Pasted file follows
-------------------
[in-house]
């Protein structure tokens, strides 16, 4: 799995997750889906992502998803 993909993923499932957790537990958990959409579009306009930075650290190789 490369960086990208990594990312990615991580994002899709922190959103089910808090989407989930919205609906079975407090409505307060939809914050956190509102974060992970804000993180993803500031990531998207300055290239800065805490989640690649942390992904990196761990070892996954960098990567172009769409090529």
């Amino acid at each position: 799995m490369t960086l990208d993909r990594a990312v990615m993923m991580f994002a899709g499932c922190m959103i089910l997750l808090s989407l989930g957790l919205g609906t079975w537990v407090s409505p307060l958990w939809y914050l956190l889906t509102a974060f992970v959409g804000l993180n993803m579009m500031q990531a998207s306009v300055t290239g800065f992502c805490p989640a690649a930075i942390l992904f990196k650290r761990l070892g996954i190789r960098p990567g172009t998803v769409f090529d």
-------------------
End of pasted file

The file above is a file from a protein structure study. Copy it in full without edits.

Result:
[in-house]
């Protein structure tokens, strides 16, 4: 799995997750889906992502998803 993909993923499932957790537990958990959409579009306009930075650290190789 490369960086990208990594990312990615991580994002899709922190959103089910808090989407989930919205609906079975407090409505307060939809914050956190509102974060992970804000993180993803500031990531998207300055290239800065805490989640690649942390992904990196761990070892996954960098990567172009769409090529």
């Amino acid at each position: 799995m490369t960086l990208d993909r990594a990312v990615m993923m991580f994002a899709g499932c922190m959103i089910l997750l808090s989407l989930g957790l919205g609906t079975w537990v407090s409505p307060l958990w939809y914050l956190l889906t509102a974060f992970v959409g804000l993180n993803m579009m500031q990531a998207s306009v300055t290239g800065f992502c805490p989640a690649a930075i942390l992904f990196k650290r761990l070892g996954i190789r960098p990567g172009t998803v769409f090529d």